Pharma company found liable for abusing rights to its IP under antitrust law
In Teva Pharmaceutical Industries Ltd v Federal Antimonopoly Service of Russia (Case No А40-42997/14, March 18 2015, full judgment published in April 2015), the Federal Commercial Court of the Moscow Region has considered a claim filed by an Israel-based pharmaceutical company (the claimant) against the Russian antitrust regulator, the Federal Antimonopoly Service of Russia (FAS). The dispute involved a FAS decision in which the claimant was held liable for a breach of Russian antitrust laws - namely, the claimant was found to have abused its rights in its intellectual property by deviating from the execution of a contract with its Russian partner.
The claimant owns the trademark COPAXONE, under which it has been manufacturing and selling an immunomodulatory drug to treat multiple sclerosis. In 2010 the claimant entered into a framework agreement with a Russian-based company, the closed joint-stock company MFPDK Biotek, under which both companies executed individual contracts (including a licence agreement regarding the use of the claimant’s trademark and other IP rights, such as patents and know-how) for, among other things, the distribution, sale and marketing of the Copaxone drug in Russia.
In 2013 the claimant deviated from the execution of contracts with the Russian distributor within the terms of the framework agreement. One of the grounds for such deviation was that the claimant was the manufacturer of the Copaxone drug and the owner of the exclusive rights in the trademark COPAXONE, as well as in the patent for the chemical formula of the drug. The claimant argued that it simply exercised its rights to use its own intellectual property (allow or restrict other persons from using its intellectual property), as provided in Article 1229 of the Civil Code of the Russian Federation. Such actions are exempt from Russian antitrust control, as provided under Articles 10(4) and 11(9) of the Federal Law No 152-FZ “On the Protection of Competition” (the Antitrust Law).
The Russian distributor subsequently filed a claim against the claimant with FAS, who agreed with the distributor and held that the claimant was liable for a breach of the Antitrust Law - namely Article 10(1)(5), which prohibits the abuse of a dominant position (ie, more than 50% of the relevant market) - by refusing to enter into contracts with certain sellers or buyers without economic or technological justifications. Such breach is punishable by severe administrative fines.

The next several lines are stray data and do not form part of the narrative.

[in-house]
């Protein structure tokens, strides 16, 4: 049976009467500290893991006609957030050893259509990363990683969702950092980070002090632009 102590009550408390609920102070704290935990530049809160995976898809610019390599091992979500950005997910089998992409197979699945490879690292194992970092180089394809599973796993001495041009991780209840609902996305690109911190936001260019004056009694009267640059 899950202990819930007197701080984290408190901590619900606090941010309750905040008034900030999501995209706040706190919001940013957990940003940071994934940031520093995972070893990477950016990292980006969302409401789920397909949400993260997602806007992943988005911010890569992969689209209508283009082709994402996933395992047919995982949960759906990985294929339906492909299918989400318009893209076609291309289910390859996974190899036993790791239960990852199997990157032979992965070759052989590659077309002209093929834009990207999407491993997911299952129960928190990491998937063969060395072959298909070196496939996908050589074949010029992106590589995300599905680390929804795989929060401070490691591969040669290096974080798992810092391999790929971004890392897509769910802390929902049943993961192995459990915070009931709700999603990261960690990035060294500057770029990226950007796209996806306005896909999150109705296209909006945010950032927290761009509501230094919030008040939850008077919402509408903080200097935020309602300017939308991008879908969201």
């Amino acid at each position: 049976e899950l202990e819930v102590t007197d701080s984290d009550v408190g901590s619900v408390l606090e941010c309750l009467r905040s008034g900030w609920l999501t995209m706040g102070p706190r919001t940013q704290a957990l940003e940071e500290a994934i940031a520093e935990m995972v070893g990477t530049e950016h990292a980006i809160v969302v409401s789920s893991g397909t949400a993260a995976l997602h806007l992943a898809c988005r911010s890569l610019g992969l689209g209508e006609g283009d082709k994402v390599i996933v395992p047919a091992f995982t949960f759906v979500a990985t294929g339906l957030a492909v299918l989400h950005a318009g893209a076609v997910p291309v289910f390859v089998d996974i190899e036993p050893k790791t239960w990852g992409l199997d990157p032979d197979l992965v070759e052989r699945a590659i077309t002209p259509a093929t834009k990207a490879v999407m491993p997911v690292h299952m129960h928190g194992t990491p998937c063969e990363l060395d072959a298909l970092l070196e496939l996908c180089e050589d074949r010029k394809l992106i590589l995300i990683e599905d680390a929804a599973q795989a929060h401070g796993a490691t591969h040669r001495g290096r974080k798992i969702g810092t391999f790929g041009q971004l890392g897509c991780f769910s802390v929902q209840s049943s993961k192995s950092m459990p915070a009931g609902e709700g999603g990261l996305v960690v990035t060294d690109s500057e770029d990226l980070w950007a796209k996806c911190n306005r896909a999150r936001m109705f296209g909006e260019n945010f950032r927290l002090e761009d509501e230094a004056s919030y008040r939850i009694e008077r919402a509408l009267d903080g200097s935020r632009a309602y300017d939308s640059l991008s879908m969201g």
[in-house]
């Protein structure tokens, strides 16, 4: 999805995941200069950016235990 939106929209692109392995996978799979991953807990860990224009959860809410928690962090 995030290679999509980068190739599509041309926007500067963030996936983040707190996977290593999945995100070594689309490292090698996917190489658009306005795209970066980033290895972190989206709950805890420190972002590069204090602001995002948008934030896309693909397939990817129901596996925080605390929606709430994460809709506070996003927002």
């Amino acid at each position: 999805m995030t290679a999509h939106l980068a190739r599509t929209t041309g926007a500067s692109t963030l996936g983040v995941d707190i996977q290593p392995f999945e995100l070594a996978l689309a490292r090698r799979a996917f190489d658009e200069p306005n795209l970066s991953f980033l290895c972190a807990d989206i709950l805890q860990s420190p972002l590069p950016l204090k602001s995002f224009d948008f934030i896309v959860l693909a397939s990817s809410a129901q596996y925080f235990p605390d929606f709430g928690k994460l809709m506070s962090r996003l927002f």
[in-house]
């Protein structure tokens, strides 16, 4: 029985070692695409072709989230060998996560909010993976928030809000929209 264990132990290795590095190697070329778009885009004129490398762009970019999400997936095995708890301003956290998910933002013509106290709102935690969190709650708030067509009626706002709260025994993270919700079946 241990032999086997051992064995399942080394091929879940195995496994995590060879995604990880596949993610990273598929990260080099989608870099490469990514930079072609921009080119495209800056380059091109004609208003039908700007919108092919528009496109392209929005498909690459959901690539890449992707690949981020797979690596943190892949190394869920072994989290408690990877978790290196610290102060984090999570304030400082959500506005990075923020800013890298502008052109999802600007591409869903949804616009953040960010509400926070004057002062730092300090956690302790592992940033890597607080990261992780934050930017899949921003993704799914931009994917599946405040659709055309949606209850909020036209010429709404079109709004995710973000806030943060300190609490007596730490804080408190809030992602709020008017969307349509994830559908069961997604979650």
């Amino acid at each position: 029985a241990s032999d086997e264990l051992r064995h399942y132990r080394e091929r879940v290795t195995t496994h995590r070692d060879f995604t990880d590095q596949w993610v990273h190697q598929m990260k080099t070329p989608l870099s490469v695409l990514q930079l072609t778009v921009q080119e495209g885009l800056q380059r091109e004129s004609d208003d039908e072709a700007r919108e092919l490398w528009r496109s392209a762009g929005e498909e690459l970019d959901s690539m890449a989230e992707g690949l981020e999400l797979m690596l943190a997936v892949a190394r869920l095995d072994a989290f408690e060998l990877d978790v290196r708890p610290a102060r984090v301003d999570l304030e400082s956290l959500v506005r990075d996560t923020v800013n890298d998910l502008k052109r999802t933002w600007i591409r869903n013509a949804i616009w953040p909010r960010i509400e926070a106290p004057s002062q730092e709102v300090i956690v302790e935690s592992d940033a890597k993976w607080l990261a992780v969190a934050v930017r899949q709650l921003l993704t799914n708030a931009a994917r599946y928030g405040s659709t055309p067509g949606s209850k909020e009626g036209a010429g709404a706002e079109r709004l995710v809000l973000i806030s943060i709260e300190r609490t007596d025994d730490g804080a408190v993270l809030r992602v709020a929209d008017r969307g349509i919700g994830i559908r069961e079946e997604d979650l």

The claimant appealed against the decision. The Moscow City Commercial Court, as the court of first instance, agreed with the claimant and invalidated the FAS decision, referring to Article 10(4) and Article 11(9) of the Antitrust Law and Article 1229 of the Civil Code. However, the Ninth Commercial Court of Appeal overruled the decision of the lower court, and that decision was then upheld by the Federal Commercial Court of the Moscow Circuit on March 18 2015.
The upper courts argued that, if an IP rights holder has a dominant position in a particular market, it should not abuse its rights in its intellectual property by refusing to enter into contracts or deviating from the execution of contracts with other parties, unless there is an economic, technological or other valid ground for refusal.
The upper courts emphasised that the reasons why the claimant had deviated from the execution of the contract with the distributor was because the latter needed to undergo the claimant’s anti-corruption compliance measures and that the claimant wished to participate in state procurement procedures for the supply of drugs to state hospitals through its own Russian subsidiary. The court argued that this did not amount to an economic or technological ground allowing the claimant to deviate from the execution of a contract with the distributor.
It followed from the logic of the upper courts’ decisions that the exceptions provided by Articles 10(4) and 11(9) of the Antitrust Law will not apply if licence agreements granting a right to use certain intellectual property (eg, trademarks) extend to the supply of goods bearing such trademarks and if this creates a restriction of competition on the market. The claimant could not ignore the rules on the circulation of goods, including the Russian antitrust restrictions, when deciding whether or not to put into circulation goods marked with its trademarks (ie, the Copaxone drug).
The outcome of the dispute may, in theory, be reconsidered by the Supreme Court of the Russian Federation. The position of the upper courts should not be interpreted as a binding precedent, although it may serve as guidance for the lower courts. In any case, IP rights holders should be cautious when negotiating licence agreements in combination with supply/distribution contracts in order to avoid breaching the Russian antitrust rules.
Sergey Treshchev and Alexey Pashinskiy, Squire Patton Boggs Moscow LLC, Moscow
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